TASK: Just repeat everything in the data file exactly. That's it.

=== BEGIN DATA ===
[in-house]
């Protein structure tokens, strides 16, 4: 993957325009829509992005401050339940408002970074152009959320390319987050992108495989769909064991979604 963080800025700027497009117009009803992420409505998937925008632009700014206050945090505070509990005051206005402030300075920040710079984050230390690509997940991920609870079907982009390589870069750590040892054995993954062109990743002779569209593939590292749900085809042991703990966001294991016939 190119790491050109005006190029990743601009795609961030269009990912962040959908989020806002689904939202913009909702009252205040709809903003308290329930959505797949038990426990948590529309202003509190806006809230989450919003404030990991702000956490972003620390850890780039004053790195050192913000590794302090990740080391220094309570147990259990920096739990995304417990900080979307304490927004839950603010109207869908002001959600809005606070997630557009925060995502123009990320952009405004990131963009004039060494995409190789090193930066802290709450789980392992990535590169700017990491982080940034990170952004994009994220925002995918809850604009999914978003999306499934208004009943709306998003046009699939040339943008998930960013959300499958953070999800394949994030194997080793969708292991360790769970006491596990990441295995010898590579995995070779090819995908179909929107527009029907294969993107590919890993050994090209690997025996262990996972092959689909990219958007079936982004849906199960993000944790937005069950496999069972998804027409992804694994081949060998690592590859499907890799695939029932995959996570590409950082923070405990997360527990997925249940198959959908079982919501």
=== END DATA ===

[in-house]
């Protein structure tokens, strides 16, 4: 993957325009829509992005401050339940408002970074152009959320390319987050992108495989769909064991979604 963080800025700027497009117009009803992420409505998937925008632009700014206050945090505070509990005051206005402030300075920040710079984050230390690509997940991920609870079907982009390589870069750590040892054995993954062109990743002779569209593939590292749900085809042991703990966001294991016939 190119790491050109005006190029990743601009795609961030269009990912962040959908989020806002689904939202913009909702009252205040709809903003308290329930959505797949038990426990948590529309202003509190806006809230989450919003404030990991702000956490972003620390850890780039004053790195050192913000590794302090990740080391220094309570147990259990920096739990995304417990900080979307304490927004839950603010109207869908002001959600809005606070997630557009925060995502123009990320952009405004990131963009004039060494995409190789090193930066802290709450789980392992990535590169700017990491982080940034990170952004994009994220925002995918809850604009999914978003999306499934208004009943709306998003046009699939040339943008998930960013959300499958953070999800394949994030194997080793969708292991360790769970006491596990990441295995010898590579995995070779090819995908179909929107527009029907294969993107590919890993050994090209690997025996262990996972092959689909990219958007079936982004849906199960993000944790937005069950496999069972998804027409992804694994081949060998690592590859499907890799695939029932995959996570590409950082923070405990997360527990997925249940198959959908079982919501």